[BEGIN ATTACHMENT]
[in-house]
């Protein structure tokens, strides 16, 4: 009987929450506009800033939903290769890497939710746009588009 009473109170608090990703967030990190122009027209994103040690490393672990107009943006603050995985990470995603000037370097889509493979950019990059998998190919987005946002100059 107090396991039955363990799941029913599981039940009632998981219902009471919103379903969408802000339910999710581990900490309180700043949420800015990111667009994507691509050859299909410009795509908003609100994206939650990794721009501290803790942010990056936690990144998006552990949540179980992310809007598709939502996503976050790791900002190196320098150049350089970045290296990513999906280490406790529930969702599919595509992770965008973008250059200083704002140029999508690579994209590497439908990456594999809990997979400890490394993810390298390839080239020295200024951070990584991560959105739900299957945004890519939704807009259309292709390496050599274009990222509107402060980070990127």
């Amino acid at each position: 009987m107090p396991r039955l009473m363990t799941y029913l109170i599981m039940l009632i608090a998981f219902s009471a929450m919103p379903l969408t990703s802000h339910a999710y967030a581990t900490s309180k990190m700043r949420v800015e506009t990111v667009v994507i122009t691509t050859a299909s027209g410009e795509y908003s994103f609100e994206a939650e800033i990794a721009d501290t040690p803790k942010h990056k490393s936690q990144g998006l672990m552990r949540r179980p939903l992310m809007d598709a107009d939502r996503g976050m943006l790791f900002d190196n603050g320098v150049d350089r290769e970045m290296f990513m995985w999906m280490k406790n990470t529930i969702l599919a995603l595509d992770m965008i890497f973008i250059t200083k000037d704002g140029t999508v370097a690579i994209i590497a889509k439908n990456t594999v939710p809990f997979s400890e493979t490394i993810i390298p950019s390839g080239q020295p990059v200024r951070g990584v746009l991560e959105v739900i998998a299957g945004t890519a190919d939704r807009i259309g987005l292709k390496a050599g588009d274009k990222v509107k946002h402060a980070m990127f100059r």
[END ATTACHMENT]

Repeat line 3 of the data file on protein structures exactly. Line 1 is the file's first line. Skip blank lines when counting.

């Amino acid at each position: 009987m107090p396991r039955l009473m363990t799941y029913l109170i599981m039940l009632i608090a998981f219902s009471a929450m919103p379903l969408t990703s802000h339910a999710y967030a581990t900490s309180k990190m700043r949420v800015e506009t990111v667009v994507i122009t691509t050859a299909s027209g410009e795509y908003s994103f609100e994206a939650e800033i990794a721009d501290t040690p803790k942010h990056k490393s936690q990144g998006l672990m552990r949540r179980p939903l992310m809007d598709a107009d939502r996503g976050m943006l790791f900002d190196n603050g320098v150049d350089r290769e970045m290296f990513m995985w999906m280490k406790n990470t529930i969702l599919a995603l595509d992770m965008i890497f973008i250059t200083k000037d704002g140029t999508v370097a690579i994209i590497a889509k439908n990456t594999v939710p809990f997979s400890e493979t490394i993810i390298p950019s390839g080239q020295p990059v200024r951070g990584v746009l991560e959105v739900i998998a299957g945004t890519a190919d939704r807009i259309g987005l292709k390496a050599g588009d274009k990222v509107k946002h402060a980070m990127f100059r």